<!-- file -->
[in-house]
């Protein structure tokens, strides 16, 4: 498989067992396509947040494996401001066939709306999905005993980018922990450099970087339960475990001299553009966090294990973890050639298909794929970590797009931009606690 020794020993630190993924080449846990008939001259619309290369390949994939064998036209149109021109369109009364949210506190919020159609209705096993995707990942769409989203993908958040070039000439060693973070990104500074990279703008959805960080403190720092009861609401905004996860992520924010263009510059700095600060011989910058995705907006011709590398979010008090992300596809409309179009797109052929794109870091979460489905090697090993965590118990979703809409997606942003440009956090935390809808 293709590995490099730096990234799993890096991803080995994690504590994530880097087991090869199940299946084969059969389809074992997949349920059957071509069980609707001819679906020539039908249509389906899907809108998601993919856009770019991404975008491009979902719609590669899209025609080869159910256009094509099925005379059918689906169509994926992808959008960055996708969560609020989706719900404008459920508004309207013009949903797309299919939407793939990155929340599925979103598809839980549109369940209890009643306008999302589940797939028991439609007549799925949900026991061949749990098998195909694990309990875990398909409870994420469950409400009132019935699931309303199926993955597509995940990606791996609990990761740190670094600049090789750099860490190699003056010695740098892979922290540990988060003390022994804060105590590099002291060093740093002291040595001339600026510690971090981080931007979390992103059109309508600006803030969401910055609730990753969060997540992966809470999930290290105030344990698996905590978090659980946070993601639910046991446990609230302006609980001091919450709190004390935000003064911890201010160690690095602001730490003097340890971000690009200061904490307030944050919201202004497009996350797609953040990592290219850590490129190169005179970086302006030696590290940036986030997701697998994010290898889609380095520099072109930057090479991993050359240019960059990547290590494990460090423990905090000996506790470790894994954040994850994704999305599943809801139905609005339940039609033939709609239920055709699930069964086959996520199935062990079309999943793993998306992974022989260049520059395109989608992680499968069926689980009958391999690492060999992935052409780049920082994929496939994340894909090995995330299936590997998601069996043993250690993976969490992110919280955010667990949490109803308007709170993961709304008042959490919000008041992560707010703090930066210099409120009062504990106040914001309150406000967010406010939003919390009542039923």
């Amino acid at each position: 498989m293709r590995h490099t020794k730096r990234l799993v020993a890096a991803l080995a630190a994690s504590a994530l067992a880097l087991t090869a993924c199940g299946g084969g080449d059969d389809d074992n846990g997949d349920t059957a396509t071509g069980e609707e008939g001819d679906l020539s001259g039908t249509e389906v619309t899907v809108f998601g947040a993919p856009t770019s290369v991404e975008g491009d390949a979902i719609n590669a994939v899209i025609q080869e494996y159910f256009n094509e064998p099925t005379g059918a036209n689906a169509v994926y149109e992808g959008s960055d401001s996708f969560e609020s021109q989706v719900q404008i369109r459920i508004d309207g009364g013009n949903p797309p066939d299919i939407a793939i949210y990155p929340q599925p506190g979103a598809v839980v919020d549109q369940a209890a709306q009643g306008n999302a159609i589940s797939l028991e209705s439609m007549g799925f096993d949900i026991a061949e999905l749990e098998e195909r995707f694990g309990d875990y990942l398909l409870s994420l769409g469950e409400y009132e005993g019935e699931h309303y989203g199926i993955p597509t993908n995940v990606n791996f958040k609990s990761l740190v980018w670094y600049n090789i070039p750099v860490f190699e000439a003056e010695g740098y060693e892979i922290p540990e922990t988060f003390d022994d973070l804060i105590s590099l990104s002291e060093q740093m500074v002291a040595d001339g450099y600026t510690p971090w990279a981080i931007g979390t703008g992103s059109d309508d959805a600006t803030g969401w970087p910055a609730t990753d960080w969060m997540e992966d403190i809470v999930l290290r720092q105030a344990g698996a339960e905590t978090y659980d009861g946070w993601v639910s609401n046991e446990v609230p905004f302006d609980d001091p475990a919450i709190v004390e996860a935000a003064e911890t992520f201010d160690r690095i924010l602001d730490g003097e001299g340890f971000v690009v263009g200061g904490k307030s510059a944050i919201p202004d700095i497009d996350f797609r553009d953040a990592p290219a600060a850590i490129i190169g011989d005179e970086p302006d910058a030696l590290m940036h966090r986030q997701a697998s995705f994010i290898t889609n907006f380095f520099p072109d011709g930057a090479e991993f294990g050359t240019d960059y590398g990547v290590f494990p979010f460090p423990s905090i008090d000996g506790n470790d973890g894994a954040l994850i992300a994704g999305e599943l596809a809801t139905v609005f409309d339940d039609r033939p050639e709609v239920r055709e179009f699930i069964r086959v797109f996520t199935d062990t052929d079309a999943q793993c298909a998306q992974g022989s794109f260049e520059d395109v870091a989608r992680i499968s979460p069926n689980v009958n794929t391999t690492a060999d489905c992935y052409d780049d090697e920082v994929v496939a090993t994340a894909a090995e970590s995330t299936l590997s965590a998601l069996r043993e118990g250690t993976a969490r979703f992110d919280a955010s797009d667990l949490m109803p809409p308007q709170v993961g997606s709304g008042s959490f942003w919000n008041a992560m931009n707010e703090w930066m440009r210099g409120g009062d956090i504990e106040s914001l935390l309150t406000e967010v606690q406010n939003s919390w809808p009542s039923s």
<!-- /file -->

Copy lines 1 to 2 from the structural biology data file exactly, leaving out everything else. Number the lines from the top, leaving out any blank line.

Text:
[in-house]
């Protein structure tokens, strides 16, 4: 498989067992396509947040494996401001066939709306999905005993980018922990450099970087339960475990001299553009966090294990973890050639298909794929970590797009931009606690 020794020993630190993924080449846990008939001259619309290369390949994939064998036209149109021109369109009364949210506190919020159609209705096993995707990942769409989203993908958040070039000439060693973070990104500074990279703008959805960080403190720092009861609401905004996860992520924010263009510059700095600060011989910058995705907006011709590398979010008090992300596809409309179009797109052929794109870091979460489905090697090993965590118990979703809409997606942003440009956090935390809808 293709590995490099730096990234799993890096991803080995994690504590994530880097087991090869199940299946084969059969389809074992997949349920059957071509069980609707001819679906020539039908249509389906899907809108998601993919856009770019991404975008491009979902719609590669899209025609080869159910256009094509099925005379059918689906169509994926992808959008960055996708969560609020989706719900404008459920508004309207013009949903797309299919939407793939990155929340599925979103598809839980549109369940209890009643306008999302589940797939028991439609007549799925949900026991061949749990098998195909694990309990875990398909409870994420469950409400009132019935699931309303199926993955597509995940990606791996609990990761740190670094600049090789750099860490190699003056010695740098892979922290540990988060003390022994804060105590590099002291060093740093002291040595001339600026510690971090981080931007979390992103059109309508600006803030969401910055609730990753969060997540992966809470999930290290105030344990698996905590978090659980946070993601639910046991446990609230302006609980001091919450709190004390935000003064911890201010160690690095602001730490003097340890971000690009200061904490307030944050919201202004497009996350797609953040990592290219850590490129190169005179970086302006030696590290940036986030997701697998994010290898889609380095520099072109930057090479991993050359240019960059990547290590494990460090423990905090000996506790470790894994954040994850994704999305599943809801139905609005339940039609033939709609239920055709699930069964086959996520199935062990079309999943793993998306992974022989260049520059395109989608992680499968069926689980009958391999690492060999992935052409780049920082994929496939994340894909090995995330299936590997998601069996043993250690993976969490992110919280955010667990949490109803308007709170993961709304008042959490919000008041992560707010703090930066210099409120009062504990106040914001309150406000967010406010939003919390009542039923």